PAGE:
Content is archived to an IBM TS3500 tape library, with a capacity of 20,000 hrs, more than 900TB. Front Porch Digital DIVArchive integrated to the EVS digital archive management manages the hierarchical storage management.
Loggers use EVS IPDirector to assign descriptive metadata to all significant events and actions. Using a predefined keyword grid or dictionary, loggers are able to assign the keywords to incoming feeds. For instance, over 200 keywords are assigned during a football match. This metadata is stored in a central database where operators, editors or journalists looking to create highlight packages at a later stage can search for them to retrieve files quickly and easily, whether they sit in the central or archive storage facility.
The newsroom is based around an Avid iNews NRCS with 64 clients, for the editing of stories and run down management. iNews is integrated with the EVS content management and Vizrt graphics.
Stories can be clipped and rough cut with EVS Xedio Clean Edit workstations. High-resolution craft editing uses a mix of Avid Newscutters and Media Composer along with Apple Final Cut Pro. Sound editing uses Protools. The post-production department uses Avid ISIS for shared storage with Interplay production asset management.
Transmission of beIN SPORT 1 and beIN SPORT 2 is carried out with two redundant XS servers controlled by a Marina automation system from Pebble Beach Systems. Two additional XS servers are used for the transmission of beIN SPORT MAX. All XS servers are connected to EVS’ high-speed network, XNet2, and can be controlled by IPDirector. Consequently, operators can control and synchronize all playout channels from a single interface.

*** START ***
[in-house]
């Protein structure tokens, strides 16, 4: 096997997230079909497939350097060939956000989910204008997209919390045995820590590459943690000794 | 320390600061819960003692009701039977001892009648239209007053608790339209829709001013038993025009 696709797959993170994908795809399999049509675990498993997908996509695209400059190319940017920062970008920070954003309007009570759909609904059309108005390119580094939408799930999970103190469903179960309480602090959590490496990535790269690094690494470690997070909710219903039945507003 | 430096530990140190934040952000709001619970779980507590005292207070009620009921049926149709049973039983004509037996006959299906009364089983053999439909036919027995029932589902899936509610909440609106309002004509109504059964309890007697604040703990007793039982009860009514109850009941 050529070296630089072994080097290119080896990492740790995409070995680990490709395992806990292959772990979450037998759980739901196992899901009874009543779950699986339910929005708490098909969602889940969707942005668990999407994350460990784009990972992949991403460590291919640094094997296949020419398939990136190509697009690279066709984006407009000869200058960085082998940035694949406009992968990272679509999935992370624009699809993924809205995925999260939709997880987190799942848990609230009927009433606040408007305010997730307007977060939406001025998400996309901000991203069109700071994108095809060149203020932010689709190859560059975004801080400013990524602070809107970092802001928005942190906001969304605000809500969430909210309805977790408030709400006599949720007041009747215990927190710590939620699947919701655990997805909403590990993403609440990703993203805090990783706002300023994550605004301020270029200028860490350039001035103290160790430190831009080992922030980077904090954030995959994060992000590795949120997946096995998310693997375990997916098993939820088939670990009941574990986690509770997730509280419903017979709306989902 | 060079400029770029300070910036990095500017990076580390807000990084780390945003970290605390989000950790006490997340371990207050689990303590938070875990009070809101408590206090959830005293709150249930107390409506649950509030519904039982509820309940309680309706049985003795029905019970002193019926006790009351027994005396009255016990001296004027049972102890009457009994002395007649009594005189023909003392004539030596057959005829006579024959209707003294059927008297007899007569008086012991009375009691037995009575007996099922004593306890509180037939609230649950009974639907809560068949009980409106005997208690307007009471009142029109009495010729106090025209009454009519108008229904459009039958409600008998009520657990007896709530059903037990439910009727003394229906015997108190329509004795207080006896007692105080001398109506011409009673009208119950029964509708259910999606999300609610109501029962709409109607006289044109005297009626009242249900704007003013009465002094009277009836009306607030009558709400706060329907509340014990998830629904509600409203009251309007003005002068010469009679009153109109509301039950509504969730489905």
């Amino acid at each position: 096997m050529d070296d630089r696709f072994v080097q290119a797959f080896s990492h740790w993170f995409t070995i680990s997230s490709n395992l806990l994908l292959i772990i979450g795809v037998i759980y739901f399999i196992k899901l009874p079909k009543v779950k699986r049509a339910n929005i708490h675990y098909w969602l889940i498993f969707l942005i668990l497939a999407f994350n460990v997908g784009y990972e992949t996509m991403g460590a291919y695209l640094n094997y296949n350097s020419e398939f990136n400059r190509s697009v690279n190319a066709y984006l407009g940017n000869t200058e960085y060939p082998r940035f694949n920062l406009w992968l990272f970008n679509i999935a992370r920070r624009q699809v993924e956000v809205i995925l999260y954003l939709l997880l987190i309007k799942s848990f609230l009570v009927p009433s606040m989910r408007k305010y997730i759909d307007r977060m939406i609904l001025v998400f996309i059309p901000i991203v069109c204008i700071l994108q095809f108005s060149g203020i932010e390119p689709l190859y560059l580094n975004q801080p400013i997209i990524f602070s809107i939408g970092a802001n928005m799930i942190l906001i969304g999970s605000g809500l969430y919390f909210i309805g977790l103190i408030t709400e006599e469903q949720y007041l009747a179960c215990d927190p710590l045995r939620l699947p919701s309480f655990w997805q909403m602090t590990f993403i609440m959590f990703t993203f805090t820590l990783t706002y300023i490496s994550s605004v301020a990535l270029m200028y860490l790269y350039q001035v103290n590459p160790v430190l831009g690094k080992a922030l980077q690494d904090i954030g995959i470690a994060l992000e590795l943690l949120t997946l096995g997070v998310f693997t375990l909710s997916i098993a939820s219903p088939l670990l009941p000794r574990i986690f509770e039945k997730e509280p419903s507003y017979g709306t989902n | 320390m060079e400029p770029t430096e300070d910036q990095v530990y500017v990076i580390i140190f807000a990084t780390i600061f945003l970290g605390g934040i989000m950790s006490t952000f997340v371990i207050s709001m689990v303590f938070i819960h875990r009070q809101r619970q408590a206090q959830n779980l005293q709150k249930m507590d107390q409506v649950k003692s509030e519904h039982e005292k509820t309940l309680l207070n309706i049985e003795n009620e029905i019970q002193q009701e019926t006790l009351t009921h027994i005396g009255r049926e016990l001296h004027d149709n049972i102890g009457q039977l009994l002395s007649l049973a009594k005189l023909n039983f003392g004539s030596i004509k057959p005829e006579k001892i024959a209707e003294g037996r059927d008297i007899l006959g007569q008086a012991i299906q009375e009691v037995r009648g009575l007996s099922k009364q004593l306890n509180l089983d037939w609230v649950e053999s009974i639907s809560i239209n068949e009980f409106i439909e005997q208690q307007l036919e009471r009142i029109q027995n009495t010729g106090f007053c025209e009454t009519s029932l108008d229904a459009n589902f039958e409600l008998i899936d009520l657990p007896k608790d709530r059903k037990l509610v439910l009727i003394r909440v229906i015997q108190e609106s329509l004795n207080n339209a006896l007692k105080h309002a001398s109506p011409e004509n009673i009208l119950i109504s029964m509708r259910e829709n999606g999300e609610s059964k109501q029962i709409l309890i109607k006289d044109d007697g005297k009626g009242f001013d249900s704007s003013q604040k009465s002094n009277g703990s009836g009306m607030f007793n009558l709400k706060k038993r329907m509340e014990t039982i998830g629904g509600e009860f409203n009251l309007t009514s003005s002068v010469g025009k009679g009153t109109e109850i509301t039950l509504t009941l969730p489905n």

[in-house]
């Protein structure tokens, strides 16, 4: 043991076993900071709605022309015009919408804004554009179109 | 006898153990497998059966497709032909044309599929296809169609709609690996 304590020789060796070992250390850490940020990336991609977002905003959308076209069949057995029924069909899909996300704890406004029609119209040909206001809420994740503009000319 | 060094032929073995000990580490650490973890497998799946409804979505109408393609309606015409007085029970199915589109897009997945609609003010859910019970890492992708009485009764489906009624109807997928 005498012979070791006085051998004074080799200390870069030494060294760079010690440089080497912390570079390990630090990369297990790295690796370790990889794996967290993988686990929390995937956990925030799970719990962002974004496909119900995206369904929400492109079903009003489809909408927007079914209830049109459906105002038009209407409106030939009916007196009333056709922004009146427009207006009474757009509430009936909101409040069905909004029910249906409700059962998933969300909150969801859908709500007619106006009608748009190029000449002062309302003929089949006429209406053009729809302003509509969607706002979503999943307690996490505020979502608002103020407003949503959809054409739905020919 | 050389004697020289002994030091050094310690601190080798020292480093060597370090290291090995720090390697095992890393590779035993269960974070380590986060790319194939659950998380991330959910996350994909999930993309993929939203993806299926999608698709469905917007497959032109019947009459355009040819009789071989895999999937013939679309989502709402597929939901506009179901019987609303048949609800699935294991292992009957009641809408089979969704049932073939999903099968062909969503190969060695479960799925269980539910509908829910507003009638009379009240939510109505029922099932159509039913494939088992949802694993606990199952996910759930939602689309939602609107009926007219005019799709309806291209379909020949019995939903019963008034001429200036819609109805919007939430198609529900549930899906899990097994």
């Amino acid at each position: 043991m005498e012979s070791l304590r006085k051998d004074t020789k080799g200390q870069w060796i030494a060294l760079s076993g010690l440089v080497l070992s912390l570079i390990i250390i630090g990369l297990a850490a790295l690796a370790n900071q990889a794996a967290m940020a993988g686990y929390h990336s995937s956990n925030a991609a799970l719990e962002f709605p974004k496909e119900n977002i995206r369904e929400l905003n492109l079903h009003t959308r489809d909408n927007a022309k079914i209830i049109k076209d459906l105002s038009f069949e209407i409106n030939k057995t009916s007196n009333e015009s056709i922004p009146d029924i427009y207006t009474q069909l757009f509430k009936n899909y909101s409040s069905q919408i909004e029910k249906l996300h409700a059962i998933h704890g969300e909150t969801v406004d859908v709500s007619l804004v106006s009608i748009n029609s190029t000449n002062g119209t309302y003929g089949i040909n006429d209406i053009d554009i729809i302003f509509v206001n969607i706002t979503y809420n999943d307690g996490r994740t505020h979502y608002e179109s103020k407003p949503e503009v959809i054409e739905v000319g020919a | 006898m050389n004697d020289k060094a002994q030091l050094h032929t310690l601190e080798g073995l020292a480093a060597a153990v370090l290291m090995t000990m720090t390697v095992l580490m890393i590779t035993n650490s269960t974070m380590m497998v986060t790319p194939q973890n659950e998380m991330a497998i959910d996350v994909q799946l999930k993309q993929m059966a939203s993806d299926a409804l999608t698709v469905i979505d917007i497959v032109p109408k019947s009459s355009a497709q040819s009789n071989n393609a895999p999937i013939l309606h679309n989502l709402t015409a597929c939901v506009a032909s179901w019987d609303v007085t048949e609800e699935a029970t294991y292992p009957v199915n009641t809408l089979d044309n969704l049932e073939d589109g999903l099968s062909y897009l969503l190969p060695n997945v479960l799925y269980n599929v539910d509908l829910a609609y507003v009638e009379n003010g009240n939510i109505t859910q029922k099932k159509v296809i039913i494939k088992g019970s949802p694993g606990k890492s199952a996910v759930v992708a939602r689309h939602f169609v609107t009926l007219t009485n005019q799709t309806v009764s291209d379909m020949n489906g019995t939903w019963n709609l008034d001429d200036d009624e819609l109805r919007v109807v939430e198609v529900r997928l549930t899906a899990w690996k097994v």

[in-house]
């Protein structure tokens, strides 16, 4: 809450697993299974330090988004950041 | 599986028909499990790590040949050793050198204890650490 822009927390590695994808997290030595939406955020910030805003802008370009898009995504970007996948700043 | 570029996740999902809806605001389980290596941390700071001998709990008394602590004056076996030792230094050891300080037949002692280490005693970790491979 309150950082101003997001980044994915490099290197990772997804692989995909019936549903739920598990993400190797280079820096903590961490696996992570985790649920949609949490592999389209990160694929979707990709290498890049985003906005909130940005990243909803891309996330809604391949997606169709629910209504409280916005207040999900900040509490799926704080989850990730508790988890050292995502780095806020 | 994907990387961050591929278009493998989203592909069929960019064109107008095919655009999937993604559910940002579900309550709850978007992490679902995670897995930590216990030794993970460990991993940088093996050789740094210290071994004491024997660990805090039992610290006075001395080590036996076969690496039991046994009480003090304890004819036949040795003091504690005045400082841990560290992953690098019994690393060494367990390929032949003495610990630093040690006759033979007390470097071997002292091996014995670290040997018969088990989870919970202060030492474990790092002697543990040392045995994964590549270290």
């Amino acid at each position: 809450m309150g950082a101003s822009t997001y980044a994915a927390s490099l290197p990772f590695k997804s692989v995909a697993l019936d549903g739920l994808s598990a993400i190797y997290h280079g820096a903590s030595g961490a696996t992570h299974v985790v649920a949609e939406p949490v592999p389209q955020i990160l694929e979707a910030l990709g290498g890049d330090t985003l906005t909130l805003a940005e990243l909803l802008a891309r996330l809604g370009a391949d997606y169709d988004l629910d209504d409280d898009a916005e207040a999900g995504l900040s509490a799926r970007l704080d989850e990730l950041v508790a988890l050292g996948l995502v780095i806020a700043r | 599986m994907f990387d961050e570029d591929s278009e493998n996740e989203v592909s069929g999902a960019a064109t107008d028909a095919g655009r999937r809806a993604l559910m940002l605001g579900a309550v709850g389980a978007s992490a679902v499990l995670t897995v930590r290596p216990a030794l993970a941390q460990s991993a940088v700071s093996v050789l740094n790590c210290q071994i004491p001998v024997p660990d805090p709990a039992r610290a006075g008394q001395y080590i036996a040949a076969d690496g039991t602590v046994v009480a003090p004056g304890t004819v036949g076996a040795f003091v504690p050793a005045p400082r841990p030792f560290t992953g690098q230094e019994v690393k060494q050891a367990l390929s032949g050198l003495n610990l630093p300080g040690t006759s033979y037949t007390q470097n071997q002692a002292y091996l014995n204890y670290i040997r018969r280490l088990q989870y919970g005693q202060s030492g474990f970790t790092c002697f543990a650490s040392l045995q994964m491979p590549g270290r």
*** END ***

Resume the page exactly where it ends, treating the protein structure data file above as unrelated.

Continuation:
Two studio control rooms are used for the magazine shows and sports news programming. Each studio is equipped with two XT3 servers and IPDirector software. Through MOS protocol support and an Active X plug-in, the IPDirector suite integrates seamlessly with Avid’s iNews. As a result, content and associated metadata stored on the XStoreSAN can be accessed and added to the rundown list. In addition, any running order managed from the iNews client interface is automatically kept up to date on the IPDirector.
The strict three-month timeline was met, and beIN SPORT 1 launched as scheduled, with beIN SPORT 2 and beIN SPORT MAX debuting shortly after. The workflow provided the tools and the capabilities to deliver the kind of channels Al Jazeera wanted to make an immediate and dramatic impact on the European sports programming landscape.
As Israel Esteban, CTO at beIN SPORT, explains, “We’re providing the premier sports channels in France and needed an extremely high-quality file-based workflow solution.” Commenting on the EVS workflow, “With EVS, we got just that: a fully integrated workflow with robust, intuitive and sophisticated tools, as well as a high degree of integration with third-party systems. In short, critical capabilities to meet our exacting goals.”